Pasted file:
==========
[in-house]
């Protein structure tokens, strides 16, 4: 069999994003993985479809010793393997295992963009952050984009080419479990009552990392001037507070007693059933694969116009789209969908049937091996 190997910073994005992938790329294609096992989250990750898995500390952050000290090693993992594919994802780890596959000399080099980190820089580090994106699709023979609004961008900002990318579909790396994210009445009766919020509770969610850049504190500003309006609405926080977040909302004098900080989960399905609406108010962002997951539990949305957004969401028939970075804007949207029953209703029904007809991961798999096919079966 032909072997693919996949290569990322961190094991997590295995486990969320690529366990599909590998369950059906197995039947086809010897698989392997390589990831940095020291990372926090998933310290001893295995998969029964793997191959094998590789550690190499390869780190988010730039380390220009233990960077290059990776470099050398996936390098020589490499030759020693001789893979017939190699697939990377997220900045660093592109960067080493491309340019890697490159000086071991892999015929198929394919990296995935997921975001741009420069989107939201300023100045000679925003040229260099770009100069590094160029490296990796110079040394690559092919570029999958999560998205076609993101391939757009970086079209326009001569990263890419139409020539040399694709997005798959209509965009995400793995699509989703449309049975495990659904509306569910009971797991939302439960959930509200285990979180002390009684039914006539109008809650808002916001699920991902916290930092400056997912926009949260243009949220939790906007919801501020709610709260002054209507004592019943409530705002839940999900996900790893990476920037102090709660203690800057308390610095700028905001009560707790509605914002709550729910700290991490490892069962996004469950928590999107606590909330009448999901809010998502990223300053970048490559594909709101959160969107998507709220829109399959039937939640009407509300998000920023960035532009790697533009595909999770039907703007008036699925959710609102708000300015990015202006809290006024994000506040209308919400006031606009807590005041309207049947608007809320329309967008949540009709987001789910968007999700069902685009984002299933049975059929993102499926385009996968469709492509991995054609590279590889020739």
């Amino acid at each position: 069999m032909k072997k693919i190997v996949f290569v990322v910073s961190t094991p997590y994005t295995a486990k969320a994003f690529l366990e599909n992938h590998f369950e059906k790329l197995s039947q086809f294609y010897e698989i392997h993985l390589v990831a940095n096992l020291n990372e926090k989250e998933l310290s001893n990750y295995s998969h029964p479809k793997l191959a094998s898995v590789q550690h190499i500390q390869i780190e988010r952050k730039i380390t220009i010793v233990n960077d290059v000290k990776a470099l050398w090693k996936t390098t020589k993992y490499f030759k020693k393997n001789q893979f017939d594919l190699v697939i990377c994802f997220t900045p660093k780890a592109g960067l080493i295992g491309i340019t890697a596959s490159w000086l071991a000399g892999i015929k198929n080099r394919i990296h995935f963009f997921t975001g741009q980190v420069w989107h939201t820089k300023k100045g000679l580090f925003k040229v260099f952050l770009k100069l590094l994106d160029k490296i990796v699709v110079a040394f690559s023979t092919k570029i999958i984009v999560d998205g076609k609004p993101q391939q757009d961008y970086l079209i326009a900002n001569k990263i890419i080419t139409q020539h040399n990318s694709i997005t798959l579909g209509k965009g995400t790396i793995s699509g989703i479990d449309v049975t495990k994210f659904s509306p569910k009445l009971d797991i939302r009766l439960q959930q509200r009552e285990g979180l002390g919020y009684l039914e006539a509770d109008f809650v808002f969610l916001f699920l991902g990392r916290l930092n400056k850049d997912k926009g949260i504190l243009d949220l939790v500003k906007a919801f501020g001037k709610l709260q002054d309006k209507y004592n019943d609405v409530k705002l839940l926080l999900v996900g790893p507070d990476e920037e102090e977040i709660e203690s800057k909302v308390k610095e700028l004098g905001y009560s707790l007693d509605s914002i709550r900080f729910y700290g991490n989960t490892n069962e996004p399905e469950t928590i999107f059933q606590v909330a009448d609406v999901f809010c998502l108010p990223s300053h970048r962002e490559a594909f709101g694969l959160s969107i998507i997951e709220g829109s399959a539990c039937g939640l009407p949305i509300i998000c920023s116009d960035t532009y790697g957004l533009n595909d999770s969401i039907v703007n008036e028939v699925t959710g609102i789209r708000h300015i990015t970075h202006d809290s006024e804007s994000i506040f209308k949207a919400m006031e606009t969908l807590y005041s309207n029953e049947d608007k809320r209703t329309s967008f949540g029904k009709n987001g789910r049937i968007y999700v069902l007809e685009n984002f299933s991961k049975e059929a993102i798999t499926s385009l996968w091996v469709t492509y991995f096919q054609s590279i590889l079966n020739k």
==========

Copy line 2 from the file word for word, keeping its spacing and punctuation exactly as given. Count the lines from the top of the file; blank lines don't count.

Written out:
């Protein structure tokens, strides 16, 4: 069999994003993985479809010793393997295992963009952050984009080419479990009552990392001037507070007693059933694969116009789209969908049937091996 190997910073994005992938790329294609096992989250990750898995500390952050000290090693993992594919994802780890596959000399080099980190820089580090994106699709023979609004961008900002990318579909790396994210009445009766919020509770969610850049504190500003309006609405926080977040909302004098900080989960399905609406108010962002997951539990949305957004969401028939970075804007949207029953209703029904007809991961798999096919079966 032909072997693919996949290569990322961190094991997590295995486990969320690529366990599909590998369950059906197995039947086809010897698989392997390589990831940095020291990372926090998933310290001893295995998969029964793997191959094998590789550690190499390869780190988010730039380390220009233990960077290059990776470099050398996936390098020589490499030759020693001789893979017939190699697939990377997220900045660093592109960067080493491309340019890697490159000086071991892999015929198929394919990296995935997921975001741009420069989107939201300023100045000679925003040229260099770009100069590094160029490296990796110079040394690559092919570029999958999560998205076609993101391939757009970086079209326009001569990263890419139409020539040399694709997005798959209509965009995400793995699509989703449309049975495990659904509306569910009971797991939302439960959930509200285990979180002390009684039914006539109008809650808002916001699920991902916290930092400056997912926009949260243009949220939790906007919801501020709610709260002054209507004592019943409530705002839940999900996900790893990476920037102090709660203690800057308390610095700028905001009560707790509605914002709550729910700290991490490892069962996004469950928590999107606590909330009448999901809010998502990223300053970048490559594909709101959160969107998507709220829109399959039937939640009407509300998000920023960035532009790697533009595909999770039907703007008036699925959710609102708000300015990015202006809290006024994000506040209308919400006031606009807590005041309207049947608007809320329309967008949540009709987001789910968007999700069902685009984002299933049975059929993102499926385009996968469709492509991995054609590279590889020739």